Weight Q&A: Avoiding Excess Skin

News and Advice, Weight Loss
on November 1, 2010
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Spry editor Lisa Delaney is one of the rare souls who know what it’s like to be an “after.” This journalist and author of Secrets of a Former Fat Girl.shed 70 pounds—and six dress sizes–and has kept it off for 20 years. She answers your questions here each week. 

QUESTION: I have lost 70 lbs. (yay me!) through hard work and eating right. But why am I losing so much lean muscle and not fat? I’m not afraid to work hard and sweat buckets and watch every morsel in my face—but why do I still have this loafage around my stomach? Any suggestions for the frustrated Former Fat Girl with the clingy fat? — Rita

DEAR RITA: First, how do you know you’re losing lean muscle, and that what you’re seeing is fat? I’m assuming you’re basing your assessment on the fact that you jiggle in certain areas you wish were taut and firm … in addition to the loafage around your waist, maybe a bit of flapping under your arms. Or saggy baggy knees. A droopy bum, perhaps.

All of that could in fact be skin, not fat. When you gain weight, your skin stretches to accommodate those extra pounds. When you lose it, you hope your skin snaps back into place. But sometimes it doesn’t. It all depends on your skin’s elasticity. Our skin loses elasticity due to aging, sun damage and smoking, in addition to other things. So the jiggle could in fact come from skin rather than fat.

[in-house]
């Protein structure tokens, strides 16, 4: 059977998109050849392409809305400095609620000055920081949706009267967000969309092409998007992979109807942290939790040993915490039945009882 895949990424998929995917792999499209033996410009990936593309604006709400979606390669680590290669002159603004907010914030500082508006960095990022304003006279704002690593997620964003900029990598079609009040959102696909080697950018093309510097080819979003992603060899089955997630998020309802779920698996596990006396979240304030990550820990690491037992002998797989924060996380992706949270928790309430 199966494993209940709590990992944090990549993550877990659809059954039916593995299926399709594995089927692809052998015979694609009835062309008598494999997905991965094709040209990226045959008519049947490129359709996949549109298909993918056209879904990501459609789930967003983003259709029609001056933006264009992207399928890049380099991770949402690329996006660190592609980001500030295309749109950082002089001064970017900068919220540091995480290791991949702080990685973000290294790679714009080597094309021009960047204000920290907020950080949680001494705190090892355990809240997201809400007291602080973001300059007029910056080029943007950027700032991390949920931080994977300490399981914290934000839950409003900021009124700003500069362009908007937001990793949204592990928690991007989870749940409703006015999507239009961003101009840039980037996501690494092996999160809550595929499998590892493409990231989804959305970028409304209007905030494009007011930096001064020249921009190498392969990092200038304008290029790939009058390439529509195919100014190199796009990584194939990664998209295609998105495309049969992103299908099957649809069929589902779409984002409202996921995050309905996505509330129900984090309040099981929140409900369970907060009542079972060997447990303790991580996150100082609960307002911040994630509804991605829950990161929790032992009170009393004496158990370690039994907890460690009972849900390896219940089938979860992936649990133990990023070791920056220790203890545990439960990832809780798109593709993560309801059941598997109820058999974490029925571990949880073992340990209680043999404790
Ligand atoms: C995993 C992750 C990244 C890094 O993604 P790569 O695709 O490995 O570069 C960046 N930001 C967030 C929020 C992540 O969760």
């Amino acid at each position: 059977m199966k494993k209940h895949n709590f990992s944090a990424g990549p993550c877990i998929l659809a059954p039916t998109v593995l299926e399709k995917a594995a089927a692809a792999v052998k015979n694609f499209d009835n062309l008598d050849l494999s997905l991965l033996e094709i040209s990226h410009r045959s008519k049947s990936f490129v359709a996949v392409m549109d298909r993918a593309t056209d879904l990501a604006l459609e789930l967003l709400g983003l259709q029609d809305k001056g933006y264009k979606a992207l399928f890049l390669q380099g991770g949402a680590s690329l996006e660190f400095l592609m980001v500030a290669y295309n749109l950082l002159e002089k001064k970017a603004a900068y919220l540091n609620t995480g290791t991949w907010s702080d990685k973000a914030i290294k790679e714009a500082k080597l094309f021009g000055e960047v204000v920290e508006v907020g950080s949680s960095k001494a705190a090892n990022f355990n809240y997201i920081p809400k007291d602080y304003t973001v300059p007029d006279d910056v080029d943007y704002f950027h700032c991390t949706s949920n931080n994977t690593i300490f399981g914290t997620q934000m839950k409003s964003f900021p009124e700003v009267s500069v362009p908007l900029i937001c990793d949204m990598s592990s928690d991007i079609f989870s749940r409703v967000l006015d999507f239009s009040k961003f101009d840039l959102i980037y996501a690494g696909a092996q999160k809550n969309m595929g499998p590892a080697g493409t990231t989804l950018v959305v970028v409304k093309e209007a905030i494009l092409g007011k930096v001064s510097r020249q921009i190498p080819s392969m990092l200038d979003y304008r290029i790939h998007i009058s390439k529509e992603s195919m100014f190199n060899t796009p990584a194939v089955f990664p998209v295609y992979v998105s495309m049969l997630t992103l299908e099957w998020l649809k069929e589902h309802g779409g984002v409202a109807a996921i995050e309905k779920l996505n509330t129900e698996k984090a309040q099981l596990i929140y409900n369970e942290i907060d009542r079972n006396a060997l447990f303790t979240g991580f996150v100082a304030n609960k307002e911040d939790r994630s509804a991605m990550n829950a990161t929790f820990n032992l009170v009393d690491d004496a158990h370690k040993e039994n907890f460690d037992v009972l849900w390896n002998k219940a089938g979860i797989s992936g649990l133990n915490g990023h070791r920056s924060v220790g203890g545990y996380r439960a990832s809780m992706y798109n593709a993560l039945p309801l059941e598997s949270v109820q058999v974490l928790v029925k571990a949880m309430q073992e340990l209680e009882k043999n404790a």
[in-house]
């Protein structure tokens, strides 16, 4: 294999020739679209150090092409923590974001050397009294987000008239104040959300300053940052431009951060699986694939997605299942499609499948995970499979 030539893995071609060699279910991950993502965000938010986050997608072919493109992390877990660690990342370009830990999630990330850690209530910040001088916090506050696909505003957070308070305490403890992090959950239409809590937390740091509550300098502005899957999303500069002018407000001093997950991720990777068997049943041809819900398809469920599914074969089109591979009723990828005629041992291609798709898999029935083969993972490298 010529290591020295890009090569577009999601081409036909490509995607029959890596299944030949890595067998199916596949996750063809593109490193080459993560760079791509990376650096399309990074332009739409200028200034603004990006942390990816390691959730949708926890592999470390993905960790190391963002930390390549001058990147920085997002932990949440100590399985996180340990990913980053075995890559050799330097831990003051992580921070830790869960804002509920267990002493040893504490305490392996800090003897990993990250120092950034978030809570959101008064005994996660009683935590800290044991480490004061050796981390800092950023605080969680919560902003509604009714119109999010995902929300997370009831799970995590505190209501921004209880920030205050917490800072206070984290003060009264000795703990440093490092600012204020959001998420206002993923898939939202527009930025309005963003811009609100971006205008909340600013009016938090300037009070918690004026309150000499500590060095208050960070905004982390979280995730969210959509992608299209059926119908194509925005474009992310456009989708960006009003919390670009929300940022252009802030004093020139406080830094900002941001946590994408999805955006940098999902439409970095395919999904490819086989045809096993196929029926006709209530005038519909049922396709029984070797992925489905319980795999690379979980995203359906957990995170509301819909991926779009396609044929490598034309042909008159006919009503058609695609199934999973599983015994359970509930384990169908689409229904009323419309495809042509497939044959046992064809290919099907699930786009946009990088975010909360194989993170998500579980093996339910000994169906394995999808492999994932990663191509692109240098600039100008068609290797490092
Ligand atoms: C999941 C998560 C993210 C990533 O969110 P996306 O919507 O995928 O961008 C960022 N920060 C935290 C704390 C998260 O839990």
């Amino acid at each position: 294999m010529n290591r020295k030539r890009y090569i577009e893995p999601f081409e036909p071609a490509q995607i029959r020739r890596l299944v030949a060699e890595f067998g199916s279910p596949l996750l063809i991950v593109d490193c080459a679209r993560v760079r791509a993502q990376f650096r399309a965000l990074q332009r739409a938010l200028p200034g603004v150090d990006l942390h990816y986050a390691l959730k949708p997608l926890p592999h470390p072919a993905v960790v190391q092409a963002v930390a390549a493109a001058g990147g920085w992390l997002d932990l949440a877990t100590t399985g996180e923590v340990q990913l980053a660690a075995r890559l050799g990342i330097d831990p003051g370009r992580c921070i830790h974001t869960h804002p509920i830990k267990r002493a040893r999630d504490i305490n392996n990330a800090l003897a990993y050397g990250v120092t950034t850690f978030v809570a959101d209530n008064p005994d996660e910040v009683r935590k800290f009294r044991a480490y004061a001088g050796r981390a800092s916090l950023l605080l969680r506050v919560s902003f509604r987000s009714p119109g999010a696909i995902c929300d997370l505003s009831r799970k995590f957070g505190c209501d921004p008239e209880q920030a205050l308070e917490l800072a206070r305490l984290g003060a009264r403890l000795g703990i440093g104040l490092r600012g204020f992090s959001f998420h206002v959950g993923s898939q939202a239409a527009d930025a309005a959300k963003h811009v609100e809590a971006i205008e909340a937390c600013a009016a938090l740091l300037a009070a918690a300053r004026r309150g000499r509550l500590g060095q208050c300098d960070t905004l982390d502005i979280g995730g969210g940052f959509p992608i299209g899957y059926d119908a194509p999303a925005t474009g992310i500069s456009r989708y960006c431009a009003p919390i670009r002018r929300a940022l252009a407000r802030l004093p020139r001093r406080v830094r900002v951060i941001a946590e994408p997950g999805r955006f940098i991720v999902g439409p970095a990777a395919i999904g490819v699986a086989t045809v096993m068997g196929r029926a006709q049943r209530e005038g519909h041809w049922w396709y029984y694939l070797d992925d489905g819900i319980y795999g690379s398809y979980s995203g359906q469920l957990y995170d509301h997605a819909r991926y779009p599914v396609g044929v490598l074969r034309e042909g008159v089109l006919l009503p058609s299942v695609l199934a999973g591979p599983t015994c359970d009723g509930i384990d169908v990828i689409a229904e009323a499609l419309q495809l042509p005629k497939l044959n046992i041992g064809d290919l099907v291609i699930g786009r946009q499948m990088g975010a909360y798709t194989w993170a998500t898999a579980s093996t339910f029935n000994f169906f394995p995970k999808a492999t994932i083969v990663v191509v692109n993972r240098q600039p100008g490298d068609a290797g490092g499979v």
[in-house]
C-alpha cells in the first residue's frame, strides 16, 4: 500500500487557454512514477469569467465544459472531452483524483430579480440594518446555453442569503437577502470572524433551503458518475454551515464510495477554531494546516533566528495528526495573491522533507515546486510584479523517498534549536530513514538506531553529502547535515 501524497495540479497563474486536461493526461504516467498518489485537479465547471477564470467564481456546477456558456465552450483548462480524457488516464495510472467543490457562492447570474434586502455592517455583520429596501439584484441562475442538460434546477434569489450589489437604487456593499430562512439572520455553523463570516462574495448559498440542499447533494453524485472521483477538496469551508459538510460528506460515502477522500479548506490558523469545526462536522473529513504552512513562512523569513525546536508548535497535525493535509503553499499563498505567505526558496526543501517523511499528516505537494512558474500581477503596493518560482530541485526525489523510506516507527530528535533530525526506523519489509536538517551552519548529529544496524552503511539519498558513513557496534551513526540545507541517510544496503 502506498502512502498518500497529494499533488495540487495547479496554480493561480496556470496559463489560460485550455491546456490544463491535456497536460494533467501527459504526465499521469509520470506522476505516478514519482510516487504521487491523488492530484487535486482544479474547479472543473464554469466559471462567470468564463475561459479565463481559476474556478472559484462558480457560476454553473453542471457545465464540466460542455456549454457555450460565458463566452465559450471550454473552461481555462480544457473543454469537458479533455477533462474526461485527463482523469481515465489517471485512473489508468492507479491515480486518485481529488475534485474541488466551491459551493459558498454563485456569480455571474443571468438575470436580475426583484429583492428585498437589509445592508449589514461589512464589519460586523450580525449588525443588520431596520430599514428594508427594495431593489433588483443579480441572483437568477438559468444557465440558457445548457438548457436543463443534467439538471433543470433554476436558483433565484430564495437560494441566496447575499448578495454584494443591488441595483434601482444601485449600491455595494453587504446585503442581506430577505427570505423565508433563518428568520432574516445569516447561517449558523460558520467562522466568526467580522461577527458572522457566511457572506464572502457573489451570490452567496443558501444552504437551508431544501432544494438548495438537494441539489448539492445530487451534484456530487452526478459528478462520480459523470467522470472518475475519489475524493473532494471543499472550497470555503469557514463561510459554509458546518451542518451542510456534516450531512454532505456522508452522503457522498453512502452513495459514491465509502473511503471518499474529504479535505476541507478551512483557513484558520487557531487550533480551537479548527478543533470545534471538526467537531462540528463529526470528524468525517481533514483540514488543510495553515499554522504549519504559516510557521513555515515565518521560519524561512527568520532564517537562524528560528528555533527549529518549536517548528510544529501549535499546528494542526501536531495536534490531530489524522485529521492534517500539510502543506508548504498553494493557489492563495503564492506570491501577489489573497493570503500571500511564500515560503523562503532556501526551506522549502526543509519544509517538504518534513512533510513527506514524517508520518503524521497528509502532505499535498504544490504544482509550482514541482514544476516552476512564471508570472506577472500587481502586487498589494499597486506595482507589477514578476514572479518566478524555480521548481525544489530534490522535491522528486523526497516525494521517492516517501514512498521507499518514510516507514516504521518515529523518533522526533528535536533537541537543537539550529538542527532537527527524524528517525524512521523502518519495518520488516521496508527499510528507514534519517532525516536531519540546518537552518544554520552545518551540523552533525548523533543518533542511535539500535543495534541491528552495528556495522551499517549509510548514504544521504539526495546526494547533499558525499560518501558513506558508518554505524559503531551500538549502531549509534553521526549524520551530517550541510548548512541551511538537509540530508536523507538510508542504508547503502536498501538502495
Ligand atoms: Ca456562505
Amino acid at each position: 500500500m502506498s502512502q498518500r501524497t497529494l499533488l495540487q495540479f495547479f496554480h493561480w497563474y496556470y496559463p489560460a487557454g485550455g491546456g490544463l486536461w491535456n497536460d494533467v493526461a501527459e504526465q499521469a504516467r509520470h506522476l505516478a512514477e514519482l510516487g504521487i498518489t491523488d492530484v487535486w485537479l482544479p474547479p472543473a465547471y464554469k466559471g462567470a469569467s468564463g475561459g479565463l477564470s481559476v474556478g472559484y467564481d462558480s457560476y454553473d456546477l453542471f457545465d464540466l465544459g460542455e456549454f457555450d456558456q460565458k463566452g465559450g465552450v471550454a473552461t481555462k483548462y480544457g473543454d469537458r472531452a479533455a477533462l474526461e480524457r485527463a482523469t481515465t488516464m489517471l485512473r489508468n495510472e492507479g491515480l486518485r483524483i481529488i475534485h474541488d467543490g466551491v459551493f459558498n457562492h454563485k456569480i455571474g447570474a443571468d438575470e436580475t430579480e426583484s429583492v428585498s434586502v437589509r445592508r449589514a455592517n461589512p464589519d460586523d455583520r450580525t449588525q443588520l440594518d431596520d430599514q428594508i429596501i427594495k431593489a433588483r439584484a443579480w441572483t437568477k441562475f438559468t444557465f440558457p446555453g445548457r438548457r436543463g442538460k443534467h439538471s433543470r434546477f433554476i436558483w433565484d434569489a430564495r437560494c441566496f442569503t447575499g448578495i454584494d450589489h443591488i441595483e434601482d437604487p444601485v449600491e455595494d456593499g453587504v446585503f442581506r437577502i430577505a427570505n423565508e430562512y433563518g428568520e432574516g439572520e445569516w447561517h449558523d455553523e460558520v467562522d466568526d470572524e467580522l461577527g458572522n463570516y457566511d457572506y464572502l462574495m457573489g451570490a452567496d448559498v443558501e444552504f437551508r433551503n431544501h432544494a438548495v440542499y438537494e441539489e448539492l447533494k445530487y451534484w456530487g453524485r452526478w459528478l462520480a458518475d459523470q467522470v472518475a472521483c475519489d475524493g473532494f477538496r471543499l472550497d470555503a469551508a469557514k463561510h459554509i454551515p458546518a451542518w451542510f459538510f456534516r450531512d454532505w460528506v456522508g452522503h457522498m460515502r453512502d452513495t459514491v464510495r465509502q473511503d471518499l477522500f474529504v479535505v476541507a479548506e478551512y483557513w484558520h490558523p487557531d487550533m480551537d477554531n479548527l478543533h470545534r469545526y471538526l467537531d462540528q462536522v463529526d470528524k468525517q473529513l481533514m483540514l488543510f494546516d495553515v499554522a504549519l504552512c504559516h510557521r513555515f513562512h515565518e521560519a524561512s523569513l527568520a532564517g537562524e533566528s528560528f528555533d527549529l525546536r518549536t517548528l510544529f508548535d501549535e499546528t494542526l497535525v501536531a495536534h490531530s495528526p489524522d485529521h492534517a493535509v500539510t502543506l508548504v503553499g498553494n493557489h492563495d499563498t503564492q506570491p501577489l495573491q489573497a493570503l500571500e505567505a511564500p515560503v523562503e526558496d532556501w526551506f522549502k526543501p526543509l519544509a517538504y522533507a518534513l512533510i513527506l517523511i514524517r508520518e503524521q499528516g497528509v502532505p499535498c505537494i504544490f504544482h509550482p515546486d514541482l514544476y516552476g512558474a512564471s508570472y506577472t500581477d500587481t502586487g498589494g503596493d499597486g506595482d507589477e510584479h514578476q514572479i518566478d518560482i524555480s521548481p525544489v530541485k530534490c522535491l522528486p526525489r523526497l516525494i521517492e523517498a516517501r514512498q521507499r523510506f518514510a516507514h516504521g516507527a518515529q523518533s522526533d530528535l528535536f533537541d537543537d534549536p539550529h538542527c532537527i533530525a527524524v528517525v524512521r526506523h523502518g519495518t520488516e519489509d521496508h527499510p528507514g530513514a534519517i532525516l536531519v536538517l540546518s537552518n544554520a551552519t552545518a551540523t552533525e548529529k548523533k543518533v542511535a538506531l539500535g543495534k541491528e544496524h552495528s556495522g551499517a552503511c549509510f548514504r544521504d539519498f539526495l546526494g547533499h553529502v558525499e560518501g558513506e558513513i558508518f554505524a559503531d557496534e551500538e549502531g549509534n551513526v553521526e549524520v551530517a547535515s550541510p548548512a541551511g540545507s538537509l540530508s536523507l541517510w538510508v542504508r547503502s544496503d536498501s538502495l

You can find out for sure by getting a body composition test. That’s not the same as a simple body fat test. Most fitness clubs can estimate your body fat percentage using calipers, these clamp-like devices that pinch your skin in several places. But calipers won’t help you here–they don’t accurately distinguish between body fat, skin, and lean muscle mass. You would be better off asking your doctor where you can get a professional body composition test, either using bioelectric impedance (an electric current that responds differently to muscle, fat, tissue, etc.) or something called a Bod Pod, which uses air displacement. (I’ve had my body composition done in a Bod Pod–it’s painless but if you’re claustrophobic, prepare yourself, as you have to sit in a tiny space for a few minutes.) There are also bathroom scales with bioelectric impedance capabilities (home units cost around $100), although they’re not considered very accurate.

If your test does indeed reveal that you’re losing lean muscle mass, you need to make sure you’re doing some type of strength training along with cardio exercise. I would consider working with a personal trainer for at least a few sessions to get on a targeted program to build muscle mass. You may also want to cut back on your cardio some, too, to accommodate your strength-training sessions and to achieve some balance in your workout regimen.

If what you are seeing is excess skin, though, there’s little you can do short of surgery to get rid of it. You should definitely, regardless, try strength training, as increasing muscle mass might zap some of the jiggle. But you may have to find a way to live with some loafage. Take heart, though–there are ways to use clothing to camouflage problem areas. It could be a matter of wearing a higher-rise style of jeans (no, I’m not talking about Mom jeans!), or opting for half-sleeve tops rather than going sleeveless. A session with a good stylist or a personal shopper (often free at department stores) could help you figure out how to dress your new body best.